It was bound to happen sometime and it has with my third and final book to movie challenge title.  The film has really, really annoyed me …..

Not that it’s a bad film.    Maggie Smith and Bob Hoskins together as Judith and Madden are very good indeed.  Maggie Smith won the BAFTA for best actress and the pair of them won the Evening Standard British Film Award for best actress and actor.

No, it’s not the performances that have got under my skin.  It’s the additions to Brian Moore’s plot.

The book is absolutely marvellous.  This was Moore’s debut novel and it won the Author’s Club First Novel Award.  It is, without any sense of hyperbole, that I declare it a masterpiece.  Pitch and pace, dialogue and action are controlled, measured and revelatory in a I-can-hardly-bear-to-watch way.    There’s a circularity between the first and final scene that adds to the poignancy and tragedy of the whole.

So what’s the problem with the film.

1) Judith has issues which she is trying to address.  The nature of her problem is not explicitly revealed until the mid-point of the novel and that makes it more shocking.  Yet the film makers chose to reveal it in the opening scene of the film.

2) The symbolic circularity contained in first and final pages of the novel is destroyed by a completely pointless addon – a semi-reconciliatory scene between Judith and Madden, which adds nothing and destroys much. As indeed does the final film sequence in which Judith leaves the hospital ….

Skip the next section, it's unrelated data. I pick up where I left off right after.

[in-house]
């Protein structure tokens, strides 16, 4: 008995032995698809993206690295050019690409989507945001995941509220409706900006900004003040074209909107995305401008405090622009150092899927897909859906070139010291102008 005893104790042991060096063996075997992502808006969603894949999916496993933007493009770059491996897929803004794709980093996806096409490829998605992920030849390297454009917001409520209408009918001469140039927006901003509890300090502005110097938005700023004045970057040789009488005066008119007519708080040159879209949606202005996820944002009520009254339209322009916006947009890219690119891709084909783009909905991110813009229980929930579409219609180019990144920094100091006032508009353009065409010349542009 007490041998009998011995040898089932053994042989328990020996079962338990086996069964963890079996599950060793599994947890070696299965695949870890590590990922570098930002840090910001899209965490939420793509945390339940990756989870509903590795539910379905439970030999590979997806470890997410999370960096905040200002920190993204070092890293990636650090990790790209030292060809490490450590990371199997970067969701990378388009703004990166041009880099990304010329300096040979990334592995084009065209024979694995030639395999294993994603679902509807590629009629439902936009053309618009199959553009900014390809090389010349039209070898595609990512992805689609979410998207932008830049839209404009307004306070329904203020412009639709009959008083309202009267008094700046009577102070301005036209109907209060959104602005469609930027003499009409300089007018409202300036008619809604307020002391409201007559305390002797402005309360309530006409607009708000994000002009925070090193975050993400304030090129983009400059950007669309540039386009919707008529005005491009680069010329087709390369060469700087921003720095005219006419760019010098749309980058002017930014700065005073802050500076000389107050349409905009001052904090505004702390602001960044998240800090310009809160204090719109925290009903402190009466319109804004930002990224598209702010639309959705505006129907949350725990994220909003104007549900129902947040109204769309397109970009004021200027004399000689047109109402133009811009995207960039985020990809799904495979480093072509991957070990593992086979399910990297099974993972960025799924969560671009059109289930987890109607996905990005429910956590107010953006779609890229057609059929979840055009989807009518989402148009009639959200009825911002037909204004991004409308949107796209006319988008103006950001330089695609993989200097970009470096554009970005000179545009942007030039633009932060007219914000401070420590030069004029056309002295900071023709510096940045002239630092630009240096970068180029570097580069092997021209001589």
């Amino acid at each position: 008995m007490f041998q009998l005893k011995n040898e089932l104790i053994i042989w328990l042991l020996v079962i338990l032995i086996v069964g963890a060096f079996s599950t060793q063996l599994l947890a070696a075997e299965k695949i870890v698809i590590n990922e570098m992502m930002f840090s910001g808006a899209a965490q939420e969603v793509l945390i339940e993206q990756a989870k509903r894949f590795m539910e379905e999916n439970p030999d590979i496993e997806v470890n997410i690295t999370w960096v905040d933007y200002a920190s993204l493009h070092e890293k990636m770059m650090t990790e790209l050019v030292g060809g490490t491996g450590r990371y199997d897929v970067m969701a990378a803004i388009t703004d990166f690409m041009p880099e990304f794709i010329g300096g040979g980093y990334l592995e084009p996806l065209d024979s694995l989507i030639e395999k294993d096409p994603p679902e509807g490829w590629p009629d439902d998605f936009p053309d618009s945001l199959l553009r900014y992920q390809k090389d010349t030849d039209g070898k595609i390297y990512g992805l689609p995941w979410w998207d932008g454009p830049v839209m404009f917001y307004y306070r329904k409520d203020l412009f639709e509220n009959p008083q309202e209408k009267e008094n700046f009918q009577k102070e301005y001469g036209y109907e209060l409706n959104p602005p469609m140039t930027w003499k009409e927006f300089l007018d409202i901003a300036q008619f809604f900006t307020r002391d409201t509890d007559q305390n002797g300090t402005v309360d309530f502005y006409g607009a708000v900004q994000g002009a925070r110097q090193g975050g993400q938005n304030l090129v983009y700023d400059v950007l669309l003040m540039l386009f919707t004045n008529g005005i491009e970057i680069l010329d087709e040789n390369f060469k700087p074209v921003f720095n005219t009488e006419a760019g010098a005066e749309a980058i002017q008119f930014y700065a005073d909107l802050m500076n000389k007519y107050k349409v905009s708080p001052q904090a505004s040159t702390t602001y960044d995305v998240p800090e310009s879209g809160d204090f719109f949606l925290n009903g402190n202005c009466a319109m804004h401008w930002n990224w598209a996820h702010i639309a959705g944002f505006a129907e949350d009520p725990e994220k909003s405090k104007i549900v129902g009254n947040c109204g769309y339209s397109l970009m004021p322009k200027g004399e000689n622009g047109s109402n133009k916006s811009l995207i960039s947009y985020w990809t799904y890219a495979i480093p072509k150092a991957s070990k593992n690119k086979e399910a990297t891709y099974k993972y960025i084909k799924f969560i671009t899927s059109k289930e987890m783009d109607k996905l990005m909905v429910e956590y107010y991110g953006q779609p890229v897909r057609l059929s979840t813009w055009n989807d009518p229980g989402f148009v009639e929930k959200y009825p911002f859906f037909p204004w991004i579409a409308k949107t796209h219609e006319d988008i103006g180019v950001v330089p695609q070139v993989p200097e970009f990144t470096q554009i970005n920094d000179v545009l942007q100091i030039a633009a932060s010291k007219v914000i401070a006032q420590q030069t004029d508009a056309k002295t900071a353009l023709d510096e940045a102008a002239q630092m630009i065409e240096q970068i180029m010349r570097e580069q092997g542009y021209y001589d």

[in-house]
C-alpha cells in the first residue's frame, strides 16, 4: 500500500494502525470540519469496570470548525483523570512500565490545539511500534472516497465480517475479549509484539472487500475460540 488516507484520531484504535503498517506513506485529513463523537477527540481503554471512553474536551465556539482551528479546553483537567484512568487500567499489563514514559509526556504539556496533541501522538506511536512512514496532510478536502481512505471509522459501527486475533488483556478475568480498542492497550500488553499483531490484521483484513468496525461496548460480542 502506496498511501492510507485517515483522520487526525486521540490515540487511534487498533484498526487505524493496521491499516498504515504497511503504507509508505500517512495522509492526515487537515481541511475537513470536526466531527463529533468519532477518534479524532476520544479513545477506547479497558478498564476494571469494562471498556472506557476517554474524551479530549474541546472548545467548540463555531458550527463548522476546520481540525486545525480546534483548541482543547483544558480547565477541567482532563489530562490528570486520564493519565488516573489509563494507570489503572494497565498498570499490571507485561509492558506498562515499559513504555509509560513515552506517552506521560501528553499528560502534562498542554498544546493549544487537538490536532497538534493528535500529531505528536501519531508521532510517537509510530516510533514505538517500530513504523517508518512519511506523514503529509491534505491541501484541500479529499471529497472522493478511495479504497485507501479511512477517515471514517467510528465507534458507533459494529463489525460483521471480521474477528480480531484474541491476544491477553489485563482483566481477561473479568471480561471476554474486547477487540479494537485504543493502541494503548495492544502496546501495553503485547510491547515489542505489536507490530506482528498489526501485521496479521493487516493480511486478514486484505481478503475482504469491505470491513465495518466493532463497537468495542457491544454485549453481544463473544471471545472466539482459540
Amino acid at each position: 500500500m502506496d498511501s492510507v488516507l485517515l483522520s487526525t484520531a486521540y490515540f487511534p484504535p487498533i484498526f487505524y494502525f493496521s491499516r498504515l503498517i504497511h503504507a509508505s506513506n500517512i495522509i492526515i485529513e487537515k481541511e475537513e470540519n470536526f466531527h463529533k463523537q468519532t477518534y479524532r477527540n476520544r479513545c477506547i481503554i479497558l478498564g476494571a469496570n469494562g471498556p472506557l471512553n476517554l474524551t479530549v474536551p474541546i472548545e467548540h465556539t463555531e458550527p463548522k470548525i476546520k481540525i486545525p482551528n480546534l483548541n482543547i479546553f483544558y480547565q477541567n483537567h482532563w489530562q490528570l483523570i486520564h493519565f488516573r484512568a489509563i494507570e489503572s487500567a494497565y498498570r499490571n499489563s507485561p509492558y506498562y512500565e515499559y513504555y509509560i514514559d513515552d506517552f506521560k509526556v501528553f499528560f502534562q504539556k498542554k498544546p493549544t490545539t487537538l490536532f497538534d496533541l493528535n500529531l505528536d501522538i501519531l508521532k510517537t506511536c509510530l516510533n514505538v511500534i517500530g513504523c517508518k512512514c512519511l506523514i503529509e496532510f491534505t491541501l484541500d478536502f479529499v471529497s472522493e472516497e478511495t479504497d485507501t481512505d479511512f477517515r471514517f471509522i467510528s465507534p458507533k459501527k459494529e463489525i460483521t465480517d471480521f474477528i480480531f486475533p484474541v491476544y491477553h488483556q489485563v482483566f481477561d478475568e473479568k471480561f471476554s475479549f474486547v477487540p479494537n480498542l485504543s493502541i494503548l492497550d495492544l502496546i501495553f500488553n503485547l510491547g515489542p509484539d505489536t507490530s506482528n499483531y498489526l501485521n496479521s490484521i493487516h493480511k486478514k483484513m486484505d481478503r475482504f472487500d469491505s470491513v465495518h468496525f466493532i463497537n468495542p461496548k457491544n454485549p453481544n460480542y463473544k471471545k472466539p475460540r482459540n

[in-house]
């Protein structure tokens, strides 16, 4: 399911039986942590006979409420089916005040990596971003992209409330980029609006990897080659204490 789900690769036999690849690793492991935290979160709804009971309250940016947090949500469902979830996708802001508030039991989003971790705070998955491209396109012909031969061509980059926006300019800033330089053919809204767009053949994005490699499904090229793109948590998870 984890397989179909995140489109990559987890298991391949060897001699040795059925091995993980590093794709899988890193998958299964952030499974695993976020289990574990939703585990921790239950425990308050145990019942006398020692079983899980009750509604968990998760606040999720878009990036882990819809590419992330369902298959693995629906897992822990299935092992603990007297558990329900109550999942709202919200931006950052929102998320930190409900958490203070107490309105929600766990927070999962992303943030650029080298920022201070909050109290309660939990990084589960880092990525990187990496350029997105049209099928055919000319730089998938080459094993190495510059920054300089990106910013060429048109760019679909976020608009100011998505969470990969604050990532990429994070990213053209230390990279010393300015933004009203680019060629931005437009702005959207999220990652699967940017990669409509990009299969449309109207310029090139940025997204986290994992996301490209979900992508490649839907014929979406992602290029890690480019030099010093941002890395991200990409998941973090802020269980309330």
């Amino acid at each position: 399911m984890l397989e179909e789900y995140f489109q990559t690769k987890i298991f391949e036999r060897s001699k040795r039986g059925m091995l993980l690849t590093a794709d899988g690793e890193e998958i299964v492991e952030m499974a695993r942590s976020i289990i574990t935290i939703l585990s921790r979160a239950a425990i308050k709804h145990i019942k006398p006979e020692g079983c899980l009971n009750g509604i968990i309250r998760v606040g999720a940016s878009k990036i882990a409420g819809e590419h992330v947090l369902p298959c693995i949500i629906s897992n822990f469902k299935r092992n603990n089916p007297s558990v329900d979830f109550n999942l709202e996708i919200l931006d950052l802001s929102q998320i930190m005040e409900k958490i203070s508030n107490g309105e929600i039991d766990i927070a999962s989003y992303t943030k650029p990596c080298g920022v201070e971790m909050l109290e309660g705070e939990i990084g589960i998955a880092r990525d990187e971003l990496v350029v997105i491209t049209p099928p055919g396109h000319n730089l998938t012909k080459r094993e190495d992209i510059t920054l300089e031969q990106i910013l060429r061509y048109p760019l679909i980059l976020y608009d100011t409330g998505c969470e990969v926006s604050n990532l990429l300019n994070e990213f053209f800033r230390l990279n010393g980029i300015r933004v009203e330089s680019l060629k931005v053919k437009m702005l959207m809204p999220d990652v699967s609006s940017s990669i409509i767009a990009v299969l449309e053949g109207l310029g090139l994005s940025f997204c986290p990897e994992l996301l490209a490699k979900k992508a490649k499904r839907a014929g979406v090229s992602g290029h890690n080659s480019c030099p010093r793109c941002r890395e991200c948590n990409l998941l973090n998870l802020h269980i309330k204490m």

3) Judith’s acquaintance, Moira, is the only person who realises the role she plays in easing Judith’s loneliness.  Yet they are not really friends and Judith continues the acquaintance simply because there is noone else.  Yet during her meltdown she confesses to Moira that she never really liked her.  Despite this slap in the face, Moira continues to support Judith and provides for her in ways undreamt of.  A living breathing examply of Christian charity.  The film keeps the “I never liked you” scene but shifts it until after Moira has made provision for Judith’s care.  Diluting, in my mind, her act of charity. 

I accept that book and film are different and changes must be made to suit.  But I can’t understand why these changes were made.  They dilute the novel’s impact.  Obviously the film makers felt Moore’s plot was too depressing and needed some lightening.  Well, I’m not swallowing that for a moment!

The book scored a perfect .  Full review on themoorethemerrier – a blog I’ve started just to discuss Brian Moore’s novels – all 20 of them!  Because that’s the legacy of this Reading The Author challenge.  I’m hooked to Moore’s storytelling and I can’t stop now. A fallen woman – just like Judith!

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